As with all plants, slower, steadier growth is better than forcing them to grow far faster than nature intended. The " Gotta grow it as fast as possible"  notion is a human hang up. 

Leave the leaves, plant and let native and non-aggressively weedy annual stuff, grasses, and perennial stuff live and die in the voids between taller things..  Far more benefit than applying wood mulch will ever provide.  As for the stone, it too breaks down, slowly releasing whatever minerals / elements it was made up of.  Far better fertilizer option than applying chemical stuff that destroys / pollutes everything.

 

 

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22 hours ago, Silas_Sancona said:

As for the overall debate,  as I have said numerous times over the years when this discussion crops up ..Ain't no one going around spreading woody chips across the hills out in nature..  if plants survive without it in nature,  they dont need it in the garden. 

Not sure I agree with the overall sentiment regarding wood chips. Don't trees and shrubs shed quite some woody material throughout the seasons just as they do leaves? I am sure not all landscapes 'need' it but anecdotally, when one is doing any soil building for a garden, the layers of woodchips have improved my poor soil considerably and, I am pretty sure, has contributed to healthier plants and a broader range of plants I can grow. There's several benefits to mulching with wood chips and the drawbacks appear to be minimal (see attached for university fact sheet).

I get what you're saying and I suppose you won't deny the importance of mulch in landscapes. In fact, I probably could have gotten the same results with leaf mulch (if not better). if I could use leaves, I would. However, I find leaves harder to get for the mass of organic material I believe I need for my circumstance. Leaves are also way trickier to apply to the landscape. Now, I do try. In fact, I am one of those neighbors who will drive around hoods and get the garbage bags of leaves. Too lazy to shred them but I do spread them around quite thick to make garden beds. Put munch on top to keep it all in place.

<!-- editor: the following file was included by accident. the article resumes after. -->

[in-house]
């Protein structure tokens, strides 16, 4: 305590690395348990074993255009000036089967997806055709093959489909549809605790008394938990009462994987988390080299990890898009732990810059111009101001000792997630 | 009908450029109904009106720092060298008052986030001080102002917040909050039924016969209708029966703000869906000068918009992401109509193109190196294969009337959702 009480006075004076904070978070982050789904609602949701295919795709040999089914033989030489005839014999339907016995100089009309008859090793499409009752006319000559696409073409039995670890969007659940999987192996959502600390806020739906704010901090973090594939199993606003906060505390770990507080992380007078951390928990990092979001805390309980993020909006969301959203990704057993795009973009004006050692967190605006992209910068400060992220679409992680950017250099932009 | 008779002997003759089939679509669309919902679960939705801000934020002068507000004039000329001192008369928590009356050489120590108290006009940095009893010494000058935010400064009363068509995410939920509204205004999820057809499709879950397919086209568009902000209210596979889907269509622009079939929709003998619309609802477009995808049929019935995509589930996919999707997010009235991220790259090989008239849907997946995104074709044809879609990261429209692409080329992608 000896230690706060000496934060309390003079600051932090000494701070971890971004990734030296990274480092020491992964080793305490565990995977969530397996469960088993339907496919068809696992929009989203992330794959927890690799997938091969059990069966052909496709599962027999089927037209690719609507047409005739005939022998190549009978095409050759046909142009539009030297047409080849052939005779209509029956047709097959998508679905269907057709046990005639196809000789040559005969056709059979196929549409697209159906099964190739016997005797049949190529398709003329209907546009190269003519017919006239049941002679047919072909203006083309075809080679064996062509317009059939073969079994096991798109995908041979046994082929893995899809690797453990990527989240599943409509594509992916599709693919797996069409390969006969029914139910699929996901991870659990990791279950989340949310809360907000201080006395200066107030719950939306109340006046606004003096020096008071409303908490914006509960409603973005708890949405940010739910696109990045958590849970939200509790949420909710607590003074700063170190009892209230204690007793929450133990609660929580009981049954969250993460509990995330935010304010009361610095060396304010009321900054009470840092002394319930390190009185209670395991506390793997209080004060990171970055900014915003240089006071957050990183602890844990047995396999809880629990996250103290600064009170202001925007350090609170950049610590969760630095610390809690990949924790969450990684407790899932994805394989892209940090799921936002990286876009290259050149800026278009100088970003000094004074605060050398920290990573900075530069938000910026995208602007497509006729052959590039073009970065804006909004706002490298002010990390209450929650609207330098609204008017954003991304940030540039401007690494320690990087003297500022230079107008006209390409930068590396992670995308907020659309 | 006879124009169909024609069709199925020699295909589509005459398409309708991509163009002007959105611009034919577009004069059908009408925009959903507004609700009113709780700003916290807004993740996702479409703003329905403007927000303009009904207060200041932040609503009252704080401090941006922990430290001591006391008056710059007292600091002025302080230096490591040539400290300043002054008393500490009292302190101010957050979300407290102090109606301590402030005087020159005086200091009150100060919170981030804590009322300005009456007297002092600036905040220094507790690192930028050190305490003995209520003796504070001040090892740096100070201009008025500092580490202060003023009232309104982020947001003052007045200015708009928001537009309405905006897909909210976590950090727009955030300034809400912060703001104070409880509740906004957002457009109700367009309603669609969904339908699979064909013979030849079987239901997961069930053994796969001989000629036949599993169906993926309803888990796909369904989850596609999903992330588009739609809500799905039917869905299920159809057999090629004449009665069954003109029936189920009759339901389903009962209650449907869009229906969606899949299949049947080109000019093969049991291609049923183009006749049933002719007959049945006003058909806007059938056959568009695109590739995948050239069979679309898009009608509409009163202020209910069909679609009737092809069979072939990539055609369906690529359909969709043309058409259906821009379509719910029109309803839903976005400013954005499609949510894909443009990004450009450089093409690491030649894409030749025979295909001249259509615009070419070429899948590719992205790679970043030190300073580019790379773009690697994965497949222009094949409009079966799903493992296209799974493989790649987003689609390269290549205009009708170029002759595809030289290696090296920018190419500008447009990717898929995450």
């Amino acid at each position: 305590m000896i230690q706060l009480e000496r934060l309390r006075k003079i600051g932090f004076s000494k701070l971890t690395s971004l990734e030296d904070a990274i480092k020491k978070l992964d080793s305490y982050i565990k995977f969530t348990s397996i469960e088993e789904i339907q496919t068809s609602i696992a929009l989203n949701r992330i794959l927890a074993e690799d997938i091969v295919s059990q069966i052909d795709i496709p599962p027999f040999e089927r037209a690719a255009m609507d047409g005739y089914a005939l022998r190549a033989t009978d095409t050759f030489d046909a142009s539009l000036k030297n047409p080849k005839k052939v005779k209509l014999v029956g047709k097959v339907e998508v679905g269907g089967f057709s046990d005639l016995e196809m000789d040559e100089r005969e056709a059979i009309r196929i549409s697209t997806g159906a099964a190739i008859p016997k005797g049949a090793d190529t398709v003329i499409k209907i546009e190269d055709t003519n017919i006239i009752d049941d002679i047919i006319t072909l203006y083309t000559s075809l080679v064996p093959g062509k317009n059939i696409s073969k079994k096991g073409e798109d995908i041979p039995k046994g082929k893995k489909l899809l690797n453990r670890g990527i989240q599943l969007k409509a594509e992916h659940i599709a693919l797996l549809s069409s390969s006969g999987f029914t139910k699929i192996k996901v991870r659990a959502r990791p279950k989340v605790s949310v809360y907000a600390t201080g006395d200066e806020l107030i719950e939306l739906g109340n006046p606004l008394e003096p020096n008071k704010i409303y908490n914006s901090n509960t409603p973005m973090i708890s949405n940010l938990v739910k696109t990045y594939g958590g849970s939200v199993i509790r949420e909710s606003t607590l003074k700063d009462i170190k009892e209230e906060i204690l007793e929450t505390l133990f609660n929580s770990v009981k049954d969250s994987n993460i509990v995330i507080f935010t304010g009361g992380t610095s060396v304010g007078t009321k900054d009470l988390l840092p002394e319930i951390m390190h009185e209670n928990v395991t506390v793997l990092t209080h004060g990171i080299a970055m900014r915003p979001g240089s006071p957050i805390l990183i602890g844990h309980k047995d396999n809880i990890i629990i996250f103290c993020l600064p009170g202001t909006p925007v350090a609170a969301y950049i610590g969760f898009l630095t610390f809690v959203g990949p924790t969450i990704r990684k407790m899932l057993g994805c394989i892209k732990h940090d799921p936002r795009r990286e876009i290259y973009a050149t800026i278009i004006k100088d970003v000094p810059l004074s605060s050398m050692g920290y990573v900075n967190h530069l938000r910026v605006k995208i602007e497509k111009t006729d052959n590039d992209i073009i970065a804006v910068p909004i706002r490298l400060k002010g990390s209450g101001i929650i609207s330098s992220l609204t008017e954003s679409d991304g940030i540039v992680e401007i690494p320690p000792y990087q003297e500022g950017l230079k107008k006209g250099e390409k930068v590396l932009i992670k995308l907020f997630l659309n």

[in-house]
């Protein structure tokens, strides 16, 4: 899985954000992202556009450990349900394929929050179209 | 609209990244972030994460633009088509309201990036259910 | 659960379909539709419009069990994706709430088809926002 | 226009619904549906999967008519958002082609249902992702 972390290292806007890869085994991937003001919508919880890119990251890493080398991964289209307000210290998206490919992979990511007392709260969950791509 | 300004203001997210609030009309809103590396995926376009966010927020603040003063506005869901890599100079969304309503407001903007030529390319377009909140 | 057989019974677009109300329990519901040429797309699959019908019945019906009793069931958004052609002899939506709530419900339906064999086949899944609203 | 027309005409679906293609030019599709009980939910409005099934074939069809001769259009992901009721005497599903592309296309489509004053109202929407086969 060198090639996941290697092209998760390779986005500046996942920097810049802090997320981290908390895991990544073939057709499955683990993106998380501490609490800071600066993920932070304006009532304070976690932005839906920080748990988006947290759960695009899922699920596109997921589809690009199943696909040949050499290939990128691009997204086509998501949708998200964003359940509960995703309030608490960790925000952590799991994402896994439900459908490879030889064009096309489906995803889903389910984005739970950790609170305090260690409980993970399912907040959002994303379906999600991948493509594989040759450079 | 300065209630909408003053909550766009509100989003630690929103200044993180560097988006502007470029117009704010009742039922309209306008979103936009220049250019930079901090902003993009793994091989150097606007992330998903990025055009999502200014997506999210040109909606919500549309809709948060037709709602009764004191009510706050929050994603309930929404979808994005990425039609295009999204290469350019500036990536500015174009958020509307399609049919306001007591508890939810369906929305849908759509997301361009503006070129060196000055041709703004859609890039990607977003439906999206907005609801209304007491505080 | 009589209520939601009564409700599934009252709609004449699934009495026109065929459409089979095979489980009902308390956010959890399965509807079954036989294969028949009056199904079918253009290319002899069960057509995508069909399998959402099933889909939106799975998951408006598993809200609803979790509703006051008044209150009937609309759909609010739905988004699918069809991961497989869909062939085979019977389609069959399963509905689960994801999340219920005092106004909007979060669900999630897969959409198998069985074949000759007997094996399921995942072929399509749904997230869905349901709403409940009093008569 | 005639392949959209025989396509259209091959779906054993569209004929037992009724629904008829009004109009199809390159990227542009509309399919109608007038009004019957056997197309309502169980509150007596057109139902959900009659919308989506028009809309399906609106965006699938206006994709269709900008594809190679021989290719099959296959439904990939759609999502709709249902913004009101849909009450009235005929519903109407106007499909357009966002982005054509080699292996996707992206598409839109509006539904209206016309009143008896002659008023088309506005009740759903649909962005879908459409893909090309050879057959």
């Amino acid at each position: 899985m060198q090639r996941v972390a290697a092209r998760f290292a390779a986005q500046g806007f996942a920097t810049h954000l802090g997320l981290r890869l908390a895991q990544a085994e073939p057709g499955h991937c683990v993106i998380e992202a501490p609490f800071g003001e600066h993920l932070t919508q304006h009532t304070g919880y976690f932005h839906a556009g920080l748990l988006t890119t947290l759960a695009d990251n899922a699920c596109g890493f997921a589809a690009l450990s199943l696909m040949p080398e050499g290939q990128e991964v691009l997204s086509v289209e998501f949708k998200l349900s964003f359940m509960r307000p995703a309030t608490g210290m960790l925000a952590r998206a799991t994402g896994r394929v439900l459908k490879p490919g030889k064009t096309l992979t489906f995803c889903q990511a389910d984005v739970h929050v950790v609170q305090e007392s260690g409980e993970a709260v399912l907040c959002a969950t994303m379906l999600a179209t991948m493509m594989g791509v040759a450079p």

Mulch.pdf

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On 8/6/2021 at 8:24 AM, Bill Nanaimo said:

What’s your opinion Rocks vs Mulch at the base and why ? 

Mulch does not last in my climate. Drys up in hours and blows away.

I use rocks, big and heavy.  Why? I live in a 7b climate and it is the only sure way to get seedling(actually seeded in place) palms to a larger size to attain mass and self protect. I do not use active protection(tarps, etc.). 

Why big rocks? They create a thermal mass and knock the edge off the extremes. Just like planting against the foundation of a house. 

Here are some pics including some large palms that survived -10f.   Zoom in and look at the rocks at the base. An interesting side note is the fact the palm on the left,(smaller rocks) did not leaf out until July 4, the other in March/April. Coincidence?

IMG_20160317_111837.jpg

IMG_20160317_114109.jpg

IMG_20160422_103720.jpg

5a4fec7c75beb_Alb_Washingtonia1.thumb.jpg.b855fd528223760e1d4bcfdef0bf6a52.jpg

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1 hour ago, Swolte said:

Not sure I agree with the overall sentiment regarding wood chips. Don't trees and shrubs shed quite some woody material throughout the seasons just as they do leaves? I am sure not all landscapes 'need' it but anecdotally, when one is doing any soil building for a garden, the layers of woodchips have improved my poor soil considerably and, I am pretty sure, has contributed to healthier plants and a broader range of plants I can grow. There's several benefits to mulching with wood chips and the drawbacks appear to be minimal (see attached for university fact sheet).

I get what you're saying and I suppose you won't deny the importance of mulch in landscapes. In fact, I probably could have gotten the same results with leaf mulch (if not better). if I could use leaves, I would. However, I find leaves harder to get for the mass of organic material I believe I need for my circumstance. Leaves are also way trickier to apply to the landscape. Now, I do try. In fact, I am one of those neighbors who will drive around hoods and get the garbage bags of leaves. Too lazy to shred them but I do spread them around quite thick to make garden beds. Put munch on top to keep it all in place.  

Mulch.pdf 350.95 kB · 0 downloads